But on Saturday, I was reading this passage while praying the rosary, and something jumped out at me: “When He was twelve years old, they went up to the Feast.” Just a simple line from Luke 2:42, but rich in meaning. St. Luke consciously focuses on the events of Jesus’ final journey to Jerusalem, His journey to Calvary. It’s the backdrop of a lot of his Gospel, and he makes this clear, saying things like, “As the time approached for him to be taken up to heaven, Jesus resolutely set out for Jerusalem” (Luke 9:51). And Christ has explained just what this journey to Jerusalem means: “Jesus took the Twelve aside and told them, ‘We are going up to Jerusalem, and everything that is written by the prophets about the Son of Man will be fulfilled. He will be handed over to the Gentiles. They will mock Him, insult Him, spit on Him, flog Him and kill Him.’” (Luke 18:31-32).
So when the 12 year-old Jesus journeys to Jerusalem, He’s prefiguring His own journey towards His Death. And the imagery of His coming Death is everywhere, although He alone knows it. Because He’s coming up for the Passover, He’s surrounded by the imagery of Crucifixion. This is from Brant Pitre’s excellent Jesus and the Jewish Roots of the Eucharist:
Fascinatingly, we have evidence that, in the first century A.D., the Passover lambs in the Temple were not only sacrificed; they were, so to speak, crucified.
As the Israeli scholar Joseph Tabory has shown, according to the Mishnah, at the time when the Temple still stood, after the sacrifice of the lamb, the Jews would drive “thin smooth staves” of wood through the shoulders of the lamb in order to hang it and skin it (Pesahim 5:9). In addition to this first rod, they would also “thrust” a “skewer of pomegranate wood” through the Passover lamb “from its mouth to its buttocks” (Pesahim 7:1). As Tabory concludes, “An examination of the rabbinic evidence … seems to show that in Jerusalem the Jewish paschal lamb was offered in a manner which resembled a crucifixion.” This conclusion is supported by the writings of Saint Justin Martyr, a Christian living in the mid-second century A.D. In his dialogue with a Jewish rabbi named Trypho, Justin states:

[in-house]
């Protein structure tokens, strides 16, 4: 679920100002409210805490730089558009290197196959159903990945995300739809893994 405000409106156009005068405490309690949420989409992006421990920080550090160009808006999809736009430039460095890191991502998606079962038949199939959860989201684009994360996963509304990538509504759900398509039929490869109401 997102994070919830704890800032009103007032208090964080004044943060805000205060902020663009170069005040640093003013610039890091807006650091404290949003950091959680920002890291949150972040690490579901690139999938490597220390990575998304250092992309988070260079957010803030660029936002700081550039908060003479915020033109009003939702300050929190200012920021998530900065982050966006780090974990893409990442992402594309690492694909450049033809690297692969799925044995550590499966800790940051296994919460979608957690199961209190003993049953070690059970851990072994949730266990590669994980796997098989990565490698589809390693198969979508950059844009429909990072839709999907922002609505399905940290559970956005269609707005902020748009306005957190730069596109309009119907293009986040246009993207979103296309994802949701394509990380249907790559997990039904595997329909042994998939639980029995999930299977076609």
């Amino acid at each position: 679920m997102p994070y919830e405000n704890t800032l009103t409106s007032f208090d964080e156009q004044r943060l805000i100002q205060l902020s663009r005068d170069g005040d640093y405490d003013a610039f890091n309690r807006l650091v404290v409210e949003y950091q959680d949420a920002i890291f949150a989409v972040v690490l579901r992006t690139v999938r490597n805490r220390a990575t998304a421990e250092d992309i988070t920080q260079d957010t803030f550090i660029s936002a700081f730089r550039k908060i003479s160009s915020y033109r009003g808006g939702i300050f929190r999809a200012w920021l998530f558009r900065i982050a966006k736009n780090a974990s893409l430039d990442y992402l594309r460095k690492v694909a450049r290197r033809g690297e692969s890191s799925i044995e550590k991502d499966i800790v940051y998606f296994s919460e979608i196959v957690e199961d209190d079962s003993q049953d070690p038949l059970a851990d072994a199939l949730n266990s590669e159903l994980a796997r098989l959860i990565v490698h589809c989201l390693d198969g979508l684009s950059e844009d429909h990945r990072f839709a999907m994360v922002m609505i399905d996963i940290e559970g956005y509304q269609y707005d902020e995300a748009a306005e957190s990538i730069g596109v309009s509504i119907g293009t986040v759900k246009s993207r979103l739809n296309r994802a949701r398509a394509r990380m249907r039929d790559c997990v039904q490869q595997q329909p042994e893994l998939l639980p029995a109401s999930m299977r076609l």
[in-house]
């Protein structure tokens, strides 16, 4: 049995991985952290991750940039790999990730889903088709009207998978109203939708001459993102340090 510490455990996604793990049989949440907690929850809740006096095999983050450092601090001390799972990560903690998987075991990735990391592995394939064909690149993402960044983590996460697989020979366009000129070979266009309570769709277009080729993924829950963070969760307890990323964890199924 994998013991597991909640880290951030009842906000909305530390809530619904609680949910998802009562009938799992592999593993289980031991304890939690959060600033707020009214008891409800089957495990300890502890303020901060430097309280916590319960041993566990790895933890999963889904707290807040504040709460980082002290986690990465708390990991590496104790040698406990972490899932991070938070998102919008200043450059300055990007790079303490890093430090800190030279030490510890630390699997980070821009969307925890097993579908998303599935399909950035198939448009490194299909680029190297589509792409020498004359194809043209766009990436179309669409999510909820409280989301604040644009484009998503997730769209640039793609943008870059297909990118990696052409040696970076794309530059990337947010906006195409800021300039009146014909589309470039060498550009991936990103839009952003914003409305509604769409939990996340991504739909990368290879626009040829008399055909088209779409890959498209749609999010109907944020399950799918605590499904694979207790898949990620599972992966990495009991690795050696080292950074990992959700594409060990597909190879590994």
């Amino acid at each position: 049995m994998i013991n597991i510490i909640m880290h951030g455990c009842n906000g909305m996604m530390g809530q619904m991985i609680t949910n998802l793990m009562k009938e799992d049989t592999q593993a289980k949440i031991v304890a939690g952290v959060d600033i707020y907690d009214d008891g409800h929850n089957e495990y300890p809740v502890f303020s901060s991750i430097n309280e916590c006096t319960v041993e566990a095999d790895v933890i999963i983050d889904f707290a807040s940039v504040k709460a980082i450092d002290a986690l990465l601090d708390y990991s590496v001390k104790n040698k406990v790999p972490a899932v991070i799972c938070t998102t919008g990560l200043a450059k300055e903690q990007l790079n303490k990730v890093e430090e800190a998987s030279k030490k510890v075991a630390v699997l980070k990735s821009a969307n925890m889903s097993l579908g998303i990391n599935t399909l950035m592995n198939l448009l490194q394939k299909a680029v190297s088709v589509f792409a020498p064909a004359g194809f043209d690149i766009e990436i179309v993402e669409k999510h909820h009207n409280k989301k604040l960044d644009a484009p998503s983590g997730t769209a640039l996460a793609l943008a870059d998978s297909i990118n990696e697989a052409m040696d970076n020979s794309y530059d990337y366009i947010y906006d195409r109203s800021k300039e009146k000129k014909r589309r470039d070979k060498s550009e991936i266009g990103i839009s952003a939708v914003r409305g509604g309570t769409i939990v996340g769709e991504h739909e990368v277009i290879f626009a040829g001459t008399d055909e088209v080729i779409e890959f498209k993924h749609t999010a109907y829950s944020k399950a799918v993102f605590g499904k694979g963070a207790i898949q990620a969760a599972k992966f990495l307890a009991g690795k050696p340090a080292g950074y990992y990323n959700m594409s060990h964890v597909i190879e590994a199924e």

For the lamb, which is roasted, is roasted and dressed up in the form of the cross. For one spit is transfixed right through from the lower parts up to the head, and one across the back, to which are attached the legs of the lamb.
So Christ goes up to watch the lambs being crucified for the Passover sacrifice to His Father, knowing that one day, He’ll be called the Lamb of God (John 1:36), and replace that Passover lamb as the perfect Paschal Sacrifice (1 Cor. 5:7). When Peter is faced with the ominous reality of what the journey means, he flinches, saying, “Never, Lord! This shall never happen to you!” (Matthew 16:22). Jesus, in contrast, doesn’t flinch, even as a twelve year-old. Not only does He join His family in this gruesome foreshadowing of His own Death, but He chooses this moment to prefigure His Death by disappearing for three days. And where does He go? To be with the Temple doctors, many of whom will later betray Him, the very “elders, chief priests and teachers of the law” He prophesied would betray Him (Mt. 16:21).
He doesn’t flinch from His brutal fate, but embraces it in a bear hug, even using the opportunity to teach these Temple doctors about the Father, and to prepare His Mother for another painful three-day waiting period She’ll have to undergo twenty years in the future.